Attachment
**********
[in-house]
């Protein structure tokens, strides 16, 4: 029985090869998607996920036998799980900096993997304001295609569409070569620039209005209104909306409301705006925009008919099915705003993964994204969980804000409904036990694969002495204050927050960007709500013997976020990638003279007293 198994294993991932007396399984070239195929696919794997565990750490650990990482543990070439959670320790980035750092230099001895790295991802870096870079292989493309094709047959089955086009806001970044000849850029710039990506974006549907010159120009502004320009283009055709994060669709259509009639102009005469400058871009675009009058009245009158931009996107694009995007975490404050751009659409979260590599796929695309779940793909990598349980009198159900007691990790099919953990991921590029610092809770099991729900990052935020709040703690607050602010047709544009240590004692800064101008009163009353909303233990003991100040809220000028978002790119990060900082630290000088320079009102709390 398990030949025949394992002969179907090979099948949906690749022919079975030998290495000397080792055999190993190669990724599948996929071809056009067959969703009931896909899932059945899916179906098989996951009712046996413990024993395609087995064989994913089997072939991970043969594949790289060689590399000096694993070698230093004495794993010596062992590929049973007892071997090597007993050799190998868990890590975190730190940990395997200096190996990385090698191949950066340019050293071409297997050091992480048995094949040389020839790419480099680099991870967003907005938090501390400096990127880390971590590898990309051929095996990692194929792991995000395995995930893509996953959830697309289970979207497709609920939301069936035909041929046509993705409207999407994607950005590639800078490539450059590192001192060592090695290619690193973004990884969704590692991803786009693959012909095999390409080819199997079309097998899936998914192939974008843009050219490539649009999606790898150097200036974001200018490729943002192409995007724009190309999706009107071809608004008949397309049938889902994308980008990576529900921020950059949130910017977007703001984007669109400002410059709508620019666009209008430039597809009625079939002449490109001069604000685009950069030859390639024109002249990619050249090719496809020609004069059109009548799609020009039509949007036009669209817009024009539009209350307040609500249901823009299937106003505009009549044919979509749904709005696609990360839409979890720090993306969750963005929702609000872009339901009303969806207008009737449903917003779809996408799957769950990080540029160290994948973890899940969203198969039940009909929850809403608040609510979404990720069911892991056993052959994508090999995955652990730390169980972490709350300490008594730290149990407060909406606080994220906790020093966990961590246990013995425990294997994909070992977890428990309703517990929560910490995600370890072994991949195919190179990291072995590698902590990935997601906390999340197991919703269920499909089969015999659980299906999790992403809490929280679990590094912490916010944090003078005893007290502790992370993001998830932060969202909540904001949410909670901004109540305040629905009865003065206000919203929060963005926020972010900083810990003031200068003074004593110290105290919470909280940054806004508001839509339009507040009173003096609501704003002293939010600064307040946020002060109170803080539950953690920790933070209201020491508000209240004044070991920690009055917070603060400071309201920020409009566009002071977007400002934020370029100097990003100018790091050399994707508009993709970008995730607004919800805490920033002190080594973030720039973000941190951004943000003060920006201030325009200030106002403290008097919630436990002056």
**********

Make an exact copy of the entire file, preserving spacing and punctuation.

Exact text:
[in-house]
């Protein structure tokens, strides 16, 4: 029985090869998607996920036998799980900096993997304001295609569409070569620039209005209104909306409301705006925009008919099915705003993964994204969980804000409904036990694969002495204050927050960007709500013997976020990638003279007293 198994294993991932007396399984070239195929696919794997565990750490650990990482543990070439959670320790980035750092230099001895790295991802870096870079292989493309094709047959089955086009806001970044000849850029710039990506974006549907010159120009502004320009283009055709994060669709259509009639102009005469400058871009675009009058009245009158931009996107694009995007975490404050751009659409979260590599796929695309779940793909990598349980009198159900007691990790099919953990991921590029610092809770099991729900990052935020709040703690607050602010047709544009240590004692800064101008009163009353909303233990003991100040809220000028978002790119990060900082630290000088320079009102709390 398990030949025949394992002969179907090979099948949906690749022919079975030998290495000397080792055999190993190669990724599948996929071809056009067959969703009931896909899932059945899916179906098989996951009712046996413990024993395609087995064989994913089997072939991970043969594949790289060689590399000096694993070698230093004495794993010596062992590929049973007892071997090597007993050799190998868990890590975190730190940990395997200096190996990385090698191949950066340019050293071409297997050091992480048995094949040389020839790419480099680099991870967003907005938090501390400096990127880390971590590898990309051929095996990692194929792991995000395995995930893509996953959830697309289970979207497709609920939301069936035909041929046509993705409207999407994607950005590639800078490539450059590192001192060592090695290619690193973004990884969704590692991803786009693959012909095999390409080819199997079309097998899936998914192939974008843009050219490539649009999606790898150097200036974001200018490729943002192409995007724009190309999706009107071809608004008949397309049938889902994308980008990576529900921020950059949130910017977007703001984007669109400002410059709508620019666009209008430039597809009625079939002449490109001069604000685009950069030859390639024109002249990619050249090719496809020609004069059109009548799609020009039509949007036009669209817009024009539009209350307040609500249901823009299937106003505009009549044919979509749904709005696609990360839409979890720090993306969750963005929702609000872009339901009303969806207008009737449903917003779809996408799957769950990080540029160290994948973890899940969203198969039940009909929850809403608040609510979404990720069911892991056993052959994508090999995955652990730390169980972490709350300490008594730290149990407060909406606080994220906790020093966990961590246990013995425990294997994909070992977890428990309703517990929560910490995600370890072994991949195919190179990291072995590698902590990935997601906390999340197991919703269920499909089969015999659980299906999790992403809490929280679990590094912490916010944090003078005893007290502790992370993001998830932060969202909540904001949410909670901004109540305040629905009865003065206000919203929060963005926020972010900083810990003031200068003074004593110290105290919470909280940054806004508001839509339009507040009173003096609501704003002293939010600064307040946020002060109170803080539950953690920790933070209201020491508000209240004044070991920690009055917070603060400071309201920020409009566009002071977007400002934020370029100097990003100018790091050399994707508009993709970008995730607004919800805490920033002190080594973030720039973000941190951004943000003060920006201030325009200030106002403290008097919630436990002056």